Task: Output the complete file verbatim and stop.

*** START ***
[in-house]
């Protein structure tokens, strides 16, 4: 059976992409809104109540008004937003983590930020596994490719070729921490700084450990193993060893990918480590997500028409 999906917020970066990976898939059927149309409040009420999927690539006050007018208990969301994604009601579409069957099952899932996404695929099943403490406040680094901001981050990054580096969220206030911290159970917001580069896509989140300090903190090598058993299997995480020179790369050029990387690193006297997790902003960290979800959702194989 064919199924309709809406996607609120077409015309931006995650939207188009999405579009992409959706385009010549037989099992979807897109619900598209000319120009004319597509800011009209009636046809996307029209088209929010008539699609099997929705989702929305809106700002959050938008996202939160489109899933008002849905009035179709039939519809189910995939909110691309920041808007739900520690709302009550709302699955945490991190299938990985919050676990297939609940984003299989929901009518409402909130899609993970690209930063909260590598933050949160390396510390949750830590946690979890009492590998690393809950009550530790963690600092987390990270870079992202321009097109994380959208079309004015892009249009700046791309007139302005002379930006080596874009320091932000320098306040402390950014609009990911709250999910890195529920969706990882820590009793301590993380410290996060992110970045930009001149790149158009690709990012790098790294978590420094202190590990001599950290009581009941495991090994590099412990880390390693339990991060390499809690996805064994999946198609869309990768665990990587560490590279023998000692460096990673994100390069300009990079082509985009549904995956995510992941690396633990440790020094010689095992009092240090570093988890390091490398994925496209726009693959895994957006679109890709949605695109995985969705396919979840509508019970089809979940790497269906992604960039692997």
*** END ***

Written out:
[in-house]
């Protein structure tokens, strides 16, 4: 059976992409809104109540008004937003983590930020596994490719070729921490700084450990193993060893990918480590997500028409 999906917020970066990976898939059927149309409040009420999927690539006050007018208990969301994604009601579409069957099952899932996404695929099943403490406040680094901001981050990054580096969220206030911290159970917001580069896509989140300090903190090598058993299997995480020179790369050029990387690193006297997790902003960290979800959702194989 064919199924309709809406996607609120077409015309931006995650939207188009999405579009992409959706385009010549037989099992979807897109619900598209000319120009004319597509800011009209009636046809996307029209088209929010008539699609099997929705989702929305809106700002959050938008996202939160489109899933008002849905009035179709039939519809189910995939909110691309920041808007739900520690709302009550709302699955945490991190299938990985919050676990297939609940984003299989929901009518409402909130899609993970690209930063909260590598933050949160390396510390949750830590946690979890009492590998690393809950009550530790963690600092987390990270870079992202321009097109994380959208079309004015892009249009700046791309007139302005002379930006080596874009320091932000320098306040402390950014609009990911709250999910890195529920969706990882820590009793301590993380410290996060992110970045930009001149790149158009690709990012790098790294978590420094202190590990001599950290009581009941495991090994590099412990880390390693339990991060390499809690996805064994999946198609869309990768665990990587560490590279023998000692460096990673994100390069300009990079082509985009549904995956995510992941690396633990440790020094010689095992009092240090570093988890390091490398994925496209726009693959895994957006679109890709949605695109995985969705396919979840509508019970089809979940790497269906992604960039692997």